Follow the money. Plan administrators have to get compensated somehow. Sometimes the employer pays the plan administrator's fees directly. Other times the employer wants the plan participants to pay the administrative costs so the administrator and underlying fund managers whose funds are offered in the 401K negotiate a revenue sharing agreement (some of the fund's expenses go back to the administrator).
Bingo. It's all about opaqueness. Some companies cover all the fees and offer great funds. Some companies offer great funds and pass through the fees directly. Some companies offer funds with high expenses and 12b-1 fees in exchange for no fees.

My wife's company offers pretty much every Vanguard Admiral fund they offer. And every quarter $50 gets deducted from her account. Imagine if you only contributed $1000/yr, you're paying 20% in fees.
My 401k has all actively managed funds except for 3 index funds--SP500, Russell Midcap, and Russell 2000 funds. Each is .1% ER. Everything else offered is 1.5%+
My old company had all actively managed funds, 1.5% ER+, except for 1 S&P 500 index fund which had a .75% ER.

JBTX
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Re: Why does it seem there are so many bad/poor 401K plans?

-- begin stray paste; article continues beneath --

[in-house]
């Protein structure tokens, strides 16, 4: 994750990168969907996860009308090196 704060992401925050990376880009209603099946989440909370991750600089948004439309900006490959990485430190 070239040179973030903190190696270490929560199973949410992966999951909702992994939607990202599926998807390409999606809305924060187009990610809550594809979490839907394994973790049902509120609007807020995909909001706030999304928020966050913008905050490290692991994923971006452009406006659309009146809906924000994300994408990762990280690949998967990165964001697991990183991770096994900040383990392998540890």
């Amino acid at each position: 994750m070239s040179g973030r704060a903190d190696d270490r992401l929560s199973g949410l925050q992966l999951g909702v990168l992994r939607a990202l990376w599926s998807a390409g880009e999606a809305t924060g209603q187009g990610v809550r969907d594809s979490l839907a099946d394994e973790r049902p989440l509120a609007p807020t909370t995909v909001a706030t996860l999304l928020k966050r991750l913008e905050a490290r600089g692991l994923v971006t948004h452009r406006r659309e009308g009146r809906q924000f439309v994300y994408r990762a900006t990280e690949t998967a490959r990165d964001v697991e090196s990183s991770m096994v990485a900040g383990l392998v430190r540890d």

Post by JBTX » Sat Mar 31, 2018 3:03 pm

There is a decent amount of administration costs surrounding these plans. Somebody has to bear these costs, either the employee or employer. For small plans the propertion of cost to plan assets is much higher.

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Re: Why does it seem there are so many bad/poor 401K plans?

Post by youngpleb » Sat Mar 31, 2018 3:22 pm

My company 401k plan has very good potential I feel, but there are a few funds in there that leave me scratching my head as to how they managed to work their way into the offerings. We've got the run of target date funds and a good index fund offering, but then randomly 1 AMG mid-cap fund, 1 T. Rowe Price LC growth fund, a Wells Fargo MC growth fund...it's random. It'd be interesting to find out how stuff like that happens. I could see plans maybe having a few funds from different companies, but how do you end up with 1 random fund of each? :confused
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Smorgasbord